Our expectations of the humble bathroom have become quite inflated. It’s no longer just a place to get clean, we want more, a refuge where we can close the door on the daily humdrum to luxuriate and recharge.
What we don’t want is to spend a truckload of time, money and inconvenience on our dream bathroom and find out a few months down the track that it’s not living up to its promises.
Here are the top 10 bathroom renovating mistakes and how to avoid them.
This is very easy to do in a wet area. What starts out as a minor makeover can very quickly morph into money pit material? To avoid overcapitalising keep the total cost of the renovation below 1.5% of the value of the property.
Tips to minimise renovation costs :
- Design for standard fixtures and fittings to avoid the expense of custom making.
- Purchase all your tiles; tap ware, sanitary ware, cabinets and accessories before you start. Watch sales and auctions for good buys.
- Take photos of the existing fixtures and fittings in situ so that you can advertise on eBay or Gumtree to sell or give away and at the very least reduce the rubbish removal fees.
- If you are able to maintain the configuration of the bathroom, you can usually save on plumbing and the time and expense of council approval process.
2. DIY waterproofing
One of the most common issues in a bathroom is a leaking shower and it is an expensive item to fix. Best to do it right the first time by engaging a certified-waterproofing tradesman and ensure that you are provided with a waterproofing certificate and warranty. If you sell your home following the bathroom renovation you will be required to produce the waterproofing certificate.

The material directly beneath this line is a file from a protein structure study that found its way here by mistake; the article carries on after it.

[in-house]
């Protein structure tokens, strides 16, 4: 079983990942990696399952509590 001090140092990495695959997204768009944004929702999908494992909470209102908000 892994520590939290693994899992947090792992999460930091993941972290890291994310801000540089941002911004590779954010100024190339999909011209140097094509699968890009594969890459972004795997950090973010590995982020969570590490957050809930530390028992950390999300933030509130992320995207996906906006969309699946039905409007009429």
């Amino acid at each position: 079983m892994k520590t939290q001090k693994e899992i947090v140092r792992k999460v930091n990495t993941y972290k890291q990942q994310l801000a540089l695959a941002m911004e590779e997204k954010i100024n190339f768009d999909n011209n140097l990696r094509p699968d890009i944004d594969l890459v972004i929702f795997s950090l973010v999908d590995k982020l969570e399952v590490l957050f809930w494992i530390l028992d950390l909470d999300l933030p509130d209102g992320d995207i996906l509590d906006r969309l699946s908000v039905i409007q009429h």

Waterproofing tip: Once the waterproofing is complete, keep an eye on the follow-up trades, particularly the tiler. A small nick in the waterproof membrane with the tillers trowel or a broken tile will compromise its integrity and may result in a leak.
3. Poor Ventilation
The definition of horror is finding tiny black specks of mould marching up your newly painted walls and ceilings. This is generally caused by poor ventilation. Even if you have good openable windows, you will still need an exhaust fan or IXL-tastic to extract the steam.
Tip: Paint the walls with oil based or mould-resistant bathroom paint to lessen the risk of mould taking hold. (Tweet this!)
4. Trying Too Squeeze Too Much In
Avoid overcrowding the bathroom. If you have a separate toilet close by, don’t install one in the bathroom. Maximise space as much as possible to make the room less cluttered and more comfortable. If the room is too small for a bath and a shower, the shower over the bath is preferable to cramping the room. Wall hung cabinetry and an in-wall toilet cistern will help preserve floor space.
Tip: Sometimes simply changing the side the bathroom door swings from can improve the use of space.
5. Poor Task Lighting
Many of bathroom activities require good lighting. Shaving, waxing applying makeup and hair styling are difficult to do well in general ambient light. Including some well-designed task lighting is a must.